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Based on the Fifth Amendment to the U.S. Constitution, the complaint argues that, despite knowing CO2 emissions cause dangerous climate change and ocean acidification, the federal government failed to restrict those emissions and continues to authorize fossil fuel projects that amplify the danger and foreclose the opportunity to stabilize the climate system. The lawsuit specifies the Jordan Cove Energy Project as one egregious instance in which the federal government intensified that danger to plaintiffs’ life, liberty and property. Plaintiffs seek judicial action no less important, from a strictly legal basis, than Brown v. Board of Education (right to equal educational opportunity) and Obergefell v. Hodges (right to marry). This case places indisputable climate science squarely in front of the federal judiciary, requesting an order forcing our government to cease jeopardizing the climate system for present and future generations.

“We uncovered shocking admissions by the White House and the Environmental Protection Agency (EPA): they have known for decades of the extreme dangers of fossil fuels,” noted Philip Gregory of Cotchett, Pitre & McCarthy, of Burlingame, California, counsel to the plaintiffs. “The complaint explains how defendants have known since at least 1965 that CO2 emissions from fossil fuels would create perilous climate change, with enormous and harmful impacts for future generations—including our children. These disclosures also arose in the 1980’s when Congress worked with the EPA to develop a national plan to keep atmospheric CO2 levels at 350 ppm. Despite the government’s extensive knowledge of the dangers of CO2 emissions and draft plans to reduce these emissions, defendants continued to authorize and promote fossil fuel extraction, production, consumption and all their associated emissions—to the grave detriment of future generations.”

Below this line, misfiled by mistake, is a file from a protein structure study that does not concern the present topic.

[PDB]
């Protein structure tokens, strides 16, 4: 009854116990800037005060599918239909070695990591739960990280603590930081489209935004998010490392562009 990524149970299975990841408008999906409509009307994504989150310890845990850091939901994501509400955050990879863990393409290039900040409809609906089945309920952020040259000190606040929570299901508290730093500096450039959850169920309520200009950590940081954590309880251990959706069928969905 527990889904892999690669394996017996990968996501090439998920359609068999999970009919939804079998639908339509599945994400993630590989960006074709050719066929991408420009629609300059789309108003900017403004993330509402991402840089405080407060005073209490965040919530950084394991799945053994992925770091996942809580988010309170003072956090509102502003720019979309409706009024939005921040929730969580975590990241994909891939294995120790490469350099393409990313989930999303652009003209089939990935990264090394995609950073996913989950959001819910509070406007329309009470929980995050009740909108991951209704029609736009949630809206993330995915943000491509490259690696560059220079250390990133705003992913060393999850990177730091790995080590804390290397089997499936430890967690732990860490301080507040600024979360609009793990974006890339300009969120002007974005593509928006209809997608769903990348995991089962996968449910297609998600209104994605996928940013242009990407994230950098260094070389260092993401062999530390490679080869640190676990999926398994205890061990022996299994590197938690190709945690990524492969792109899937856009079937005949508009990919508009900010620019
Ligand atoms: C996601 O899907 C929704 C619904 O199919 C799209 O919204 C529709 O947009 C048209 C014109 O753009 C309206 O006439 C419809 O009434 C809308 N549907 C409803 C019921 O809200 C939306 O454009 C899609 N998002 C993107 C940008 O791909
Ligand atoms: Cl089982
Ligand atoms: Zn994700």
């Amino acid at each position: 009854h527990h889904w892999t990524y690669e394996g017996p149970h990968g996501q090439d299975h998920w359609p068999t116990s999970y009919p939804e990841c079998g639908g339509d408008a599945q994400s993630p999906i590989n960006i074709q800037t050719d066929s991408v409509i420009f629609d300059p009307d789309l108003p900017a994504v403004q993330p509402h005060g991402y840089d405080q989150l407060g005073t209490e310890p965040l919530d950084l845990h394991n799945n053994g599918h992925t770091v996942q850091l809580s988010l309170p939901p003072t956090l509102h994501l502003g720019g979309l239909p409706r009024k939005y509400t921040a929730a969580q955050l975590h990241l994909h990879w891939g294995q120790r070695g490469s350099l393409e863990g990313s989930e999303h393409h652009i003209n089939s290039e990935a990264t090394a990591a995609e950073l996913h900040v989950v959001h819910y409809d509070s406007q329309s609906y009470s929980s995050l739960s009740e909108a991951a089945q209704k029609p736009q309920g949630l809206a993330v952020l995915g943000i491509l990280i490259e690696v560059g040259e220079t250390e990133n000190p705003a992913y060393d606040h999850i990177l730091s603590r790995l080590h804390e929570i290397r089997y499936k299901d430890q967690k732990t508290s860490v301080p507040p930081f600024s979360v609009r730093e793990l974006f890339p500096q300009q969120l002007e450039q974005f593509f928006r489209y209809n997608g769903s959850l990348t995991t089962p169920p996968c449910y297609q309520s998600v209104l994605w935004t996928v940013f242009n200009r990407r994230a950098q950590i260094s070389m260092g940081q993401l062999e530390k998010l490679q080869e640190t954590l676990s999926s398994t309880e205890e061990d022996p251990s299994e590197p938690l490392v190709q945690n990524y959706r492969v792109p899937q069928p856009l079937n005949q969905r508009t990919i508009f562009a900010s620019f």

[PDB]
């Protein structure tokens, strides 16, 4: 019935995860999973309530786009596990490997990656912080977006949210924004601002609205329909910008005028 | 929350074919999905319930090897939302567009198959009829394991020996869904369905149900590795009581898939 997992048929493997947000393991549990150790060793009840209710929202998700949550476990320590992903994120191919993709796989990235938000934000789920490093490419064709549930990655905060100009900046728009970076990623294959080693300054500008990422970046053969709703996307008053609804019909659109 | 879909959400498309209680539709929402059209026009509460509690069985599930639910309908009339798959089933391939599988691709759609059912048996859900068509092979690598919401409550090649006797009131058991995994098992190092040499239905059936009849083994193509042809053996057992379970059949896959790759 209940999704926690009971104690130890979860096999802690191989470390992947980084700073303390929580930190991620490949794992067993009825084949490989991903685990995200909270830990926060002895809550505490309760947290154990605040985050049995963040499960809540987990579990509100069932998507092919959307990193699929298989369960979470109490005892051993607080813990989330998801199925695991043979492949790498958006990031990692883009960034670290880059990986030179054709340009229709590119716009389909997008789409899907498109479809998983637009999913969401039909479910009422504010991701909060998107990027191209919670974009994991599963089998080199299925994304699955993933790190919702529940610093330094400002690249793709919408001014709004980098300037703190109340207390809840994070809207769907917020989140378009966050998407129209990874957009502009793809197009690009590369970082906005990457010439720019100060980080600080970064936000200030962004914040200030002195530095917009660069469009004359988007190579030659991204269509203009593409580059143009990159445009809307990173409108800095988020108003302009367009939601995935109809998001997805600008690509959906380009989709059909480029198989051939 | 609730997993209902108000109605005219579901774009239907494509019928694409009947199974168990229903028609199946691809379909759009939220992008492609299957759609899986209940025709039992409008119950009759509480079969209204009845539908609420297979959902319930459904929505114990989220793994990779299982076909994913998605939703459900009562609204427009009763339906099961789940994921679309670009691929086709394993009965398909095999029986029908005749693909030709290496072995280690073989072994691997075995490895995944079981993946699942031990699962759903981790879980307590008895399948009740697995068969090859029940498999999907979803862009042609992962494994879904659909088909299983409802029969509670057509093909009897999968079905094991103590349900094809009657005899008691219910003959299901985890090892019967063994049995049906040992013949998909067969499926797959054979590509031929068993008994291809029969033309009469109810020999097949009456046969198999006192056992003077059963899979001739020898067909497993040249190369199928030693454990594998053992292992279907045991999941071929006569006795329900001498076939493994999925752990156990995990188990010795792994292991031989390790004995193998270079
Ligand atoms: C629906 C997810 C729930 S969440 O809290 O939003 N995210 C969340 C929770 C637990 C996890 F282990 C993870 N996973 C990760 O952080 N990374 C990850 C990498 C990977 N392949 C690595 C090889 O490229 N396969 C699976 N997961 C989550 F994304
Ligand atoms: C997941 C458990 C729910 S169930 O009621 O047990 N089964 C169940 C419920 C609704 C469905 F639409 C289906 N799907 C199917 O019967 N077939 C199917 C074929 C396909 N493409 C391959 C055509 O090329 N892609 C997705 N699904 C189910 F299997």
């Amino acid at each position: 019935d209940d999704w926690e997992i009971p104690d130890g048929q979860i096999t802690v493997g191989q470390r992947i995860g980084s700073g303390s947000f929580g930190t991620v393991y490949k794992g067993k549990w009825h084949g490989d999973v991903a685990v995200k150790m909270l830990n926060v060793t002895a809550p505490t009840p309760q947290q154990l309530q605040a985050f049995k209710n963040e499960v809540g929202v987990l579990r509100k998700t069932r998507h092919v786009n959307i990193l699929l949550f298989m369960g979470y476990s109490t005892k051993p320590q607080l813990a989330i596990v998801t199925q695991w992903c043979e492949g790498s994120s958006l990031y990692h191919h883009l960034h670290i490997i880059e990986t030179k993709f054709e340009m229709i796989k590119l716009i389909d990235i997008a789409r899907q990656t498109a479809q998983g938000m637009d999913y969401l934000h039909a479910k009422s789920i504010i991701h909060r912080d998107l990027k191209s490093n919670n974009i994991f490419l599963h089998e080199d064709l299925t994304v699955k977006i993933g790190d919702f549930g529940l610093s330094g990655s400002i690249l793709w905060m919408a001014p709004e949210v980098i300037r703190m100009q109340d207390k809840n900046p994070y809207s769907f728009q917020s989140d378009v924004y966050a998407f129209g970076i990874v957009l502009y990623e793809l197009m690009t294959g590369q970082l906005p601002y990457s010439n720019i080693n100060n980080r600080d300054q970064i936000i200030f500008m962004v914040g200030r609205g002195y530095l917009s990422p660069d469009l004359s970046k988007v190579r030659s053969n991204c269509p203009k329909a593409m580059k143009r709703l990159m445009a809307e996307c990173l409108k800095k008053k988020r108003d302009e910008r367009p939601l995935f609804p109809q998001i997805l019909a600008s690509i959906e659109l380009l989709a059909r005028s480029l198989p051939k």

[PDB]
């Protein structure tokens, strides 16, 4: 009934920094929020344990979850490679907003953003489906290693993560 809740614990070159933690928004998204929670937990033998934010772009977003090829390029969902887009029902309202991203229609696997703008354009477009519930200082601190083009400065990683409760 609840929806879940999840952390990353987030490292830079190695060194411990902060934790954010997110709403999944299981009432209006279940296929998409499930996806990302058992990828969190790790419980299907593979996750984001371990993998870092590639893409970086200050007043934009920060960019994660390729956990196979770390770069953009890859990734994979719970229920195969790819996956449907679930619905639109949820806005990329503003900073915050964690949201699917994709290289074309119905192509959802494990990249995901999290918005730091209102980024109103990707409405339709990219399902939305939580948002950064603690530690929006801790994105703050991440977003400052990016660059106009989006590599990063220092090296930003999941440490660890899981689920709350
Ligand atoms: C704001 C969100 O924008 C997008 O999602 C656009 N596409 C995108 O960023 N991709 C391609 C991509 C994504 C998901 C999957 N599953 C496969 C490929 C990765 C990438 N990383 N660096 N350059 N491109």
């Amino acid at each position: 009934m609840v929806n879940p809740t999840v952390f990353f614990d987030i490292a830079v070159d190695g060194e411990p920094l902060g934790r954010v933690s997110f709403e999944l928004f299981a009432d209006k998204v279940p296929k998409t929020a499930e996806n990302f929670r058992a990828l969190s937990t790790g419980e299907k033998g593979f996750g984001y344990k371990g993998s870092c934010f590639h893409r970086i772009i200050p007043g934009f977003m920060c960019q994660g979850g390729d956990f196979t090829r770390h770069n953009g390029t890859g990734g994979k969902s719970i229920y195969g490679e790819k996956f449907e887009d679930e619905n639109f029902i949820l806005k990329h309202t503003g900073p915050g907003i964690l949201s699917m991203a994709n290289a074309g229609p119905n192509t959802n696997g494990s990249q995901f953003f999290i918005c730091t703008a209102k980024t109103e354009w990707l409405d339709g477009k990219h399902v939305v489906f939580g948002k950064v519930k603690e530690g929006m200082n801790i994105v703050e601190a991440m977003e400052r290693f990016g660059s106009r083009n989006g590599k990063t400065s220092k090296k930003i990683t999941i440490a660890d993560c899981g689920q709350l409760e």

“By 2020, the Jordan Cove Energy Project will be the largest emitter of greenhouse gases in the whole state of Oregon,” stated 18-year-old Alex Loznak, one of the eleven Oregon youth plaintiffs. “Science tells us we must sharply cut back on CO2 emissions, but my federal government has given the green light to massive LNG exports from this terminal. If constructed, the terminal would process one billion cubic feet of natural gas per day, locking us into dependence on fossil fuels at a time when we should be transitioning toward a renewable energy economy. My family has owned a farm near the proposed pipeline route for almost 150 years and I’m worried about the impacts that increased drought and wildfire will have on the farm unless we act now on climate change.”